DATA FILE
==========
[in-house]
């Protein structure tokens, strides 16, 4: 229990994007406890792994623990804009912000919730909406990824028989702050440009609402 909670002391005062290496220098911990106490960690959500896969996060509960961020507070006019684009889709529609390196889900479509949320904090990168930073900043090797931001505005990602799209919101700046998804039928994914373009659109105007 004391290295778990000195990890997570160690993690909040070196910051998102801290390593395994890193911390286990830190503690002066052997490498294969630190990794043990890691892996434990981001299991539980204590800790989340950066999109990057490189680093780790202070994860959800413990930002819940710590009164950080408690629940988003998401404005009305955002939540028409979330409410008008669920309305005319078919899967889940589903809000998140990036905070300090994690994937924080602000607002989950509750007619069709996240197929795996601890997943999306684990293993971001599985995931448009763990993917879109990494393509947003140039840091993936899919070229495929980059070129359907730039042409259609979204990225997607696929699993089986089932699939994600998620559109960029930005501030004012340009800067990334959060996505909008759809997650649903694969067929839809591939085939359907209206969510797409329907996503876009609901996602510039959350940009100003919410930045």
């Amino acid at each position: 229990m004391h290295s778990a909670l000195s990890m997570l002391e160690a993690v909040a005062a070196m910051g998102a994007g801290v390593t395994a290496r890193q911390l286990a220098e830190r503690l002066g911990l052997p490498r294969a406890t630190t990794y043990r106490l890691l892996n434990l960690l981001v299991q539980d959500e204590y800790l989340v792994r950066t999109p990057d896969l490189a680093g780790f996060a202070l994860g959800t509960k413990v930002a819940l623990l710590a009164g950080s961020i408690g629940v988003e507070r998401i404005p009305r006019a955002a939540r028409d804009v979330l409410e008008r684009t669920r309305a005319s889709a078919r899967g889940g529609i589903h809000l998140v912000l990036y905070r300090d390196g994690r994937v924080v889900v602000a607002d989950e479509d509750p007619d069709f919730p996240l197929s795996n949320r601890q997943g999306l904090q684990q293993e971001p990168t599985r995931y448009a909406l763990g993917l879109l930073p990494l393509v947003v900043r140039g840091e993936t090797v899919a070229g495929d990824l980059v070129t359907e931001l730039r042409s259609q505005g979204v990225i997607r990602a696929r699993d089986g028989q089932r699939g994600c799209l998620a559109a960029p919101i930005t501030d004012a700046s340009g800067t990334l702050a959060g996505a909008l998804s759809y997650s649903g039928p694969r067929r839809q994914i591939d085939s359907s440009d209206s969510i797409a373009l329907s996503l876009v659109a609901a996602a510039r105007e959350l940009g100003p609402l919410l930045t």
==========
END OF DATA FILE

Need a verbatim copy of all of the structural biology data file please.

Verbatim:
[in-house]
């Protein structure tokens, strides 16, 4: 229990994007406890792994623990804009912000919730909406990824028989702050440009609402 909670002391005062290496220098911990106490960690959500896969996060509960961020507070006019684009889709529609390196889900479509949320904090990168930073900043090797931001505005990602799209919101700046998804039928994914373009659109105007 004391290295778990000195990890997570160690993690909040070196910051998102801290390593395994890193911390286990830190503690002066052997490498294969630190990794043990890691892996434990981001299991539980204590800790989340950066999109990057490189680093780790202070994860959800413990930002819940710590009164950080408690629940988003998401404005009305955002939540028409979330409410008008669920309305005319078919899967889940589903809000998140990036905070300090994690994937924080602000607002989950509750007619069709996240197929795996601890997943999306684990293993971001599985995931448009763990993917879109990494393509947003140039840091993936899919070229495929980059070129359907730039042409259609979204990225997607696929699993089986089932699939994600998620559109960029930005501030004012340009800067990334959060996505909008759809997650649903694969067929839809591939085939359907209206969510797409329907996503876009609901996602510039959350940009100003919410930045």
């Amino acid at each position: 229990m004391h290295s778990a909670l000195s990890m997570l002391e160690a993690v909040a005062a070196m910051g998102a994007g801290v390593t395994a290496r890193q911390l286990a220098e830190r503690l002066g911990l052997p490498r294969a406890t630190t990794y043990r106490l890691l892996n434990l960690l981001v299991q539980d959500e204590y800790l989340v792994r950066t999109p990057d896969l490189a680093g780790f996060a202070l994860g959800t509960k413990v930002a819940l623990l710590a009164g950080s961020i408690g629940v988003e507070r998401i404005p009305r006019a955002a939540r028409d804009v979330l409410e008008r684009t669920r309305a005319s889709a078919r899967g889940g529609i589903h809000l998140v912000l990036y905070r300090d390196g994690r994937v924080v889900v602000a607002d989950e479509d509750p007619d069709f919730p996240l197929s795996n949320r601890q997943g999306l904090q684990q293993e971001p990168t599985r995931y448009a909406l763990g993917l879109l930073p990494l393509v947003v900043r140039g840091e993936t090797v899919a070229g495929d990824l980059v070129t359907e931001l730039r042409s259609q505005g979204v990225i997607r990602a696929r699993d089986g028989q089932r699939g994600c799209l998620a559109a960029p919101i930005t501030d004012a700046s340009g800067t990334l702050a959060g996505a909008l998804s759809y997650s649903g039928p694969r067929r839809q994914i591939d085939s359907s440009d209206s969510i797409a373009l329907s996503l876009v659109a609901a996602a510039r105007e959350l940009g100003p609402l919410l930045t």